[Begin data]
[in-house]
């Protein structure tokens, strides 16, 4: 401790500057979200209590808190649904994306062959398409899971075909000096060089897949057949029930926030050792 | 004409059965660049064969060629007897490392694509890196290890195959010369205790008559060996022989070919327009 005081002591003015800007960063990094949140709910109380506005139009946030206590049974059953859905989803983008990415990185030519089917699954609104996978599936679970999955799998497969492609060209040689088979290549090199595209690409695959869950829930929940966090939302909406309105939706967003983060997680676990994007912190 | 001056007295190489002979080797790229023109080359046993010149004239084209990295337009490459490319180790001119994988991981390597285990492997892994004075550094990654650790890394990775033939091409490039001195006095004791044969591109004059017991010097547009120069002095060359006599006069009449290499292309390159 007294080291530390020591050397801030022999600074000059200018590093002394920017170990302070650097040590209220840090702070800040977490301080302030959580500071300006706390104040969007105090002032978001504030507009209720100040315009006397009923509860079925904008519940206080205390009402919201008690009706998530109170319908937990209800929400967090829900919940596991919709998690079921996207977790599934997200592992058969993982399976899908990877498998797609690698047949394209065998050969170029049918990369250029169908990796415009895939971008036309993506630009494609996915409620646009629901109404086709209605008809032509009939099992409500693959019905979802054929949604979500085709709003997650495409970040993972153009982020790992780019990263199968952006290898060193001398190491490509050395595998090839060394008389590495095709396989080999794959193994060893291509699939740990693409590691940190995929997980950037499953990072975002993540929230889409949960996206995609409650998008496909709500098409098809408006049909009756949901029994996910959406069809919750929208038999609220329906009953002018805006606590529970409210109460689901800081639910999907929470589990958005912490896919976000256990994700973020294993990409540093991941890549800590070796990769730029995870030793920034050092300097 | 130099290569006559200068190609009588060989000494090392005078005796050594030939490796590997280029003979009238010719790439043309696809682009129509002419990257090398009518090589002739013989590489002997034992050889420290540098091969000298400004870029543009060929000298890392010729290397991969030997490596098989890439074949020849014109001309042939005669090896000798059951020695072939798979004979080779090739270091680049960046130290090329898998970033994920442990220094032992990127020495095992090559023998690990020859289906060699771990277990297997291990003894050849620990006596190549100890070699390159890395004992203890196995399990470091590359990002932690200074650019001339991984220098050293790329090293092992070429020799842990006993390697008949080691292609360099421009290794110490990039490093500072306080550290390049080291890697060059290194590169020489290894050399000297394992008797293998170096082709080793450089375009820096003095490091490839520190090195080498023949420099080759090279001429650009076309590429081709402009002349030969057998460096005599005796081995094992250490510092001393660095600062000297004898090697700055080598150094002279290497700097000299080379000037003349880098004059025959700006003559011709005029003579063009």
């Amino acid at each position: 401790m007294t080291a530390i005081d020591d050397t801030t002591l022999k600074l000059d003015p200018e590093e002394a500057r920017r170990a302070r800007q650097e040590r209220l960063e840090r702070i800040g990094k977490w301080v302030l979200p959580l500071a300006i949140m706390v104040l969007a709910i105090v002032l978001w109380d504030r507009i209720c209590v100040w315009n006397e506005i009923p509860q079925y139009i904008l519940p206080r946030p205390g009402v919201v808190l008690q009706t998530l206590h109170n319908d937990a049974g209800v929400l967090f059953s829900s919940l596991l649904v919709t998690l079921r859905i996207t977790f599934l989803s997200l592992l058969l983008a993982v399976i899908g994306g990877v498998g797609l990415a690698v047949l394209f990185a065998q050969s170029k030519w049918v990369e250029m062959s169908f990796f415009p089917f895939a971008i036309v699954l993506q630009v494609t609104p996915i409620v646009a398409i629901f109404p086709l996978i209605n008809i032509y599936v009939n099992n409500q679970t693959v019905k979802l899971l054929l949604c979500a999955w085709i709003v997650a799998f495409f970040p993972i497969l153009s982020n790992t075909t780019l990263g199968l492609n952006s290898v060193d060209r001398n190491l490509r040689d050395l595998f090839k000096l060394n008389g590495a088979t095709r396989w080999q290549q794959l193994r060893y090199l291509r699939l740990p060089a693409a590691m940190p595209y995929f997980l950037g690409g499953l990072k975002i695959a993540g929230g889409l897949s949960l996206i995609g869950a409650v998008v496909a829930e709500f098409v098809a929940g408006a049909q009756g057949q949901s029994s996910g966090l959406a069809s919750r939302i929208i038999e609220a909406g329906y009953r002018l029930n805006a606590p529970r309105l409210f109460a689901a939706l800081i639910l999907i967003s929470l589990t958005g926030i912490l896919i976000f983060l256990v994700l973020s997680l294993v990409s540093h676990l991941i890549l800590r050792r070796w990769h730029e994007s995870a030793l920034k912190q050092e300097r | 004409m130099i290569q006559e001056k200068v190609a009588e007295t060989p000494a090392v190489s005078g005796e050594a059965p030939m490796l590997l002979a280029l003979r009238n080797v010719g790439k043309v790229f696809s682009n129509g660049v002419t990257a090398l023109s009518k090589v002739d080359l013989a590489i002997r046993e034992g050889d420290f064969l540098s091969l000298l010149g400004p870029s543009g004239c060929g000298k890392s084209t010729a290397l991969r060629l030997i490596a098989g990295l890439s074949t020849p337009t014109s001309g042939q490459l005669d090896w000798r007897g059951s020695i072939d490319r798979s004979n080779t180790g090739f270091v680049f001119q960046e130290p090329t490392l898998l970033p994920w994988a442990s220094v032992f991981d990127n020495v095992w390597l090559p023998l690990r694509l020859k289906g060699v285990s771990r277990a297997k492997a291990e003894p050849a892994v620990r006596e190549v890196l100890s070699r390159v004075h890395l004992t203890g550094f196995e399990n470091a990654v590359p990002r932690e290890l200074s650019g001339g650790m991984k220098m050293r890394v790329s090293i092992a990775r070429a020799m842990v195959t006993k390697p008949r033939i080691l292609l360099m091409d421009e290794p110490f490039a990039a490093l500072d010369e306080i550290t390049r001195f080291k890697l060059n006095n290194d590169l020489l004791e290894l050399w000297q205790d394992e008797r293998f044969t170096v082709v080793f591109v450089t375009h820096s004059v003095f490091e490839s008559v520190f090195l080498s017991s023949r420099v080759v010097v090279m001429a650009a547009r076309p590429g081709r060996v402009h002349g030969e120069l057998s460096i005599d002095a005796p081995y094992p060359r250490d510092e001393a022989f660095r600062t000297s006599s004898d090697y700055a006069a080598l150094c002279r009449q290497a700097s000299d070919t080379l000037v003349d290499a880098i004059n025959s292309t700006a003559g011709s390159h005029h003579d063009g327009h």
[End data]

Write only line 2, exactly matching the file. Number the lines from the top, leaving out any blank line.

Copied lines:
């Protein structure tokens, strides 16, 4: 401790500057979200209590808190649904994306062959398409899971075909000096060089897949057949029930926030050792 | 004409059965660049064969060629007897490392694509890196290890195959010369205790008559060996022989070919327009 005081002591003015800007960063990094949140709910109380506005139009946030206590049974059953859905989803983008990415990185030519089917699954609104996978599936679970999955799998497969492609060209040689088979290549090199595209690409695959869950829930929940966090939302909406309105939706967003983060997680676990994007912190 | 001056007295190489002979080797790229023109080359046993010149004239084209990295337009490459490319180790001119994988991981390597285990492997892994004075550094990654650790890394990775033939091409490039001195006095004791044969591109004059017991010097547009120069002095060359006599006069009449290499292309390159 007294080291530390020591050397801030022999600074000059200018590093002394920017170990302070650097040590209220840090702070800040977490301080302030959580500071300006706390104040969007105090002032978001504030507009209720100040315009006397009923509860079925904008519940206080205390009402919201008690009706998530109170319908937990209800929400967090829900919940596991919709998690079921996207977790599934997200592992058969993982399976899908990877498998797609690698047949394209065998050969170029049918990369250029169908990796415009895939971008036309993506630009494609996915409620646009629901109404086709209605008809032509009939099992409500693959019905979802054929949604979500085709709003997650495409970040993972153009982020790992780019990263199968952006290898060193001398190491490509050395595998090839060394008389590495095709396989080999794959193994060893291509699939740990693409590691940190995929997980950037499953990072975002993540929230889409949960996206995609409650998008496909709500098409098809408006049909009756949901029994996910959406069809919750929208038999609220329906009953002018805006606590529970409210109460689901800081639910999907929470589990958005912490896919976000256990994700973020294993990409540093991941890549800590070796990769730029995870030793920034050092300097 | 130099290569006559200068190609009588060989000494090392005078005796050594030939490796590997280029003979009238010719790439043309696809682009129509002419990257090398009518090589002739013989590489002997034992050889420290540098091969000298400004870029543009060929000298890392010729290397991969030997490596098989890439074949020849014109001309042939005669090896000798059951020695072939798979004979080779090739270091680049960046130290090329898998970033994920442990220094032992990127020495095992090559023998690990020859289906060699771990277990297997291990003894050849620990006596190549100890070699390159890395004992203890196995399990470091590359990002932690200074650019001339991984220098050293790329090293092992070429020799842990006993390697008949080691292609360099421009290794110490990039490093500072306080550290390049080291890697060059290194590169020489290894050399000297394992008797293998170096082709080793450089375009820096003095490091490839520190090195080498023949420099080759090279001429650009076309590429081709402009002349030969057998460096005599005796081995094992250490510092001393660095600062000297004898090697700055080598150094002279290497700097000299080379000037003349880098004059025959700006003559011709005029003579063009």